Mother and Daughter

Originally written 12-13-06. Dialogue between parent and child.

Desiree walked into the house trying to keep her footsteps quiet so she could run upstairs and shower of the smell of dampness and smoke. Her mother was standing at the kitchen threshold right before the stairs with her dark curls pinned up carelessly. Her face looked sad.
“Where were you?” she asked her daughter in a meek voice.
Desiree smiled crookedly and tried to straighten out her look before her mother took it all in: her tangled hair, the grass stains on her knees, the small burn marks on her blouse.
“Just out at the lake with my friends for the night,” she said.
Her mother’s eyes narrowed but her hand reach out to gentle touch her daughter’s pale, freckled face.
“Oh mom,” sighed Desiree, ” I was at the lake, we were out late and it was warm out so we decided to spend the night. you wouldn’t want Jason driving home when he could barely keep his eyes open, would you?”
Her mother smiled half-heartedly. Desiree took her mom’s hand and squeezed it tightly then hugged her.
“Love you mom,” she said and ran up a few steps.
“Dee!” her mother called after her. Desiree stopped and turned to look back. “Why do you hang out with those boys?”
Desiree’s shoulders slumped and she answered dully, “Because they’re my friends.”
“They’re trouble,” her mother said.
“How would you know?”
“I was a teenager too, I once had friends like that.”
“They are real friends mom, they care. We have fun, what else matters? We do what we like.”
“And what’s that?” he mother asked sharply although her voice was still quiet.
“Music, car rides, food, normal things,” Desiree’s voice was getting edgy.
“You smell like pot, Dee.”
Desiree felt her heart rate speed up by she held her ground.
“I know what normal things you kids do these days and I don’t like it, it’s not food for you.”
“But I’m happy! I have good friends. We’re all good to each other. We have fun, we’re not getting hurt. Jason says it’s merely government propaganda saying we need to go to work and war but what we really need is love.”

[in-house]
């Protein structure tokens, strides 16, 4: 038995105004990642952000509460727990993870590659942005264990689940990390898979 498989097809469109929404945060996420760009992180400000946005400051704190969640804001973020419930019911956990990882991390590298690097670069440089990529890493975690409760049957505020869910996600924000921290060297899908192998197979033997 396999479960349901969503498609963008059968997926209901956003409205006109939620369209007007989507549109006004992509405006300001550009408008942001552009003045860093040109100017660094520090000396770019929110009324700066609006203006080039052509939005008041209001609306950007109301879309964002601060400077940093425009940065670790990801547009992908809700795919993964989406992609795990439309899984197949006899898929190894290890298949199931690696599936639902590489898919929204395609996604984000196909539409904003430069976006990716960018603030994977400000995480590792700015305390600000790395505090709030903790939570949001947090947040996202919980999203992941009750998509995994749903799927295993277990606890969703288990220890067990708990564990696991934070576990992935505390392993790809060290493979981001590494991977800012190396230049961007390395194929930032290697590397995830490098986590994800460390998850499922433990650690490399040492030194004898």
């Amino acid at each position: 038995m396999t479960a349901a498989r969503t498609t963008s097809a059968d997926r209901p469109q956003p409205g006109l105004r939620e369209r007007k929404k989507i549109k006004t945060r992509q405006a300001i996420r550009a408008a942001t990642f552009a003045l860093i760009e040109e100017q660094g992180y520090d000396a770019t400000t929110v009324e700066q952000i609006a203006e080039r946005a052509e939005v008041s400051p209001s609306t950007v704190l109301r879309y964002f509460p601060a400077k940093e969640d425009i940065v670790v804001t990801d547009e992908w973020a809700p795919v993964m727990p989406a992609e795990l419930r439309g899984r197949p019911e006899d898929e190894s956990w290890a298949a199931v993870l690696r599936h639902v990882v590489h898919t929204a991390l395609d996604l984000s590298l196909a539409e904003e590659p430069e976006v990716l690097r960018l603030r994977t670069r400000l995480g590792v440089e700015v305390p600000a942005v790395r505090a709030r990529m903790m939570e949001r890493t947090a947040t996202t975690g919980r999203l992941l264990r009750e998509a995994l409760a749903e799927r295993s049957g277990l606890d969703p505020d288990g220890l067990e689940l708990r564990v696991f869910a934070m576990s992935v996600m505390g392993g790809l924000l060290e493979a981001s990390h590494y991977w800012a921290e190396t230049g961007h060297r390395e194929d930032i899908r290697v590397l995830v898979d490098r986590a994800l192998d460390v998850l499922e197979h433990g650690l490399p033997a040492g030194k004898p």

“You can get hurt,” her mother said, almost in a whisper. Desiree walked down a few steps so she could hear her mother’s voice.
“How?” she asked defiantly. “How?”
Her mother’s dark brown eyes held her steadily, intensely, “I once lived for happiness too, for peace and love, my dear. I once thought all life needed was drugs, a warm blanket, and a body to share it with.”
She looked away with cheeks burning red. Desiree stayed quiet.
“But life caught up with me,” she continued. “Drugs, sex, alcohol, sure that seems fun and rebellious but it hurts people. It hurt my mother, father, lover, and son.”
“A son?” Desiree whispered but her mother was now oblivious to her.
“I loved once… loved my life, and someone before you, someone before you father…”
She sat down on the bottom step, her daughter watching on. She traced invisible lines with her fingers on the rough carpet.
‘Mom?” Desiree asked after silence had filled the room, the entire house. She scooted down the last few steps and put her arms around her mom’s shoulder’s.
‘You don’t have to tell me about it,” she said. “You don’t have to remember it now.”
“It was the hunger that killed the baby, it was the heroin that killed him,” she cried but without tears.
Desiree let her mother rest her head upon her leg, she touched the hair-sprayed curls.
“Mother, I’ll change,” she promised.
“Just don’t tell father,” her mother whispered.
Footsteps came up the walkway and the door began to open. Her mother stood up and wiped invisible tears away fro mher eyes.
Desiree looked at her father who was walking through the door.
‘Good afternoon, dear,” said her mother.
Her father walked over to the coffee table and set down his briefcase.
“When’s dinner?” he asked.
Desiree looked at her mother while his back was turned, she looked like she was about to cry.
“Dinner is at six.”
She turned and went into the kitchen as her father sat down on the couch. Desiree went quietly upstairs.

Creative Commons License
This work by Sarah Holmes is licensed under a Creative Commons Attribution-NonCommercial-ShareAlike 3.0 Unported License.


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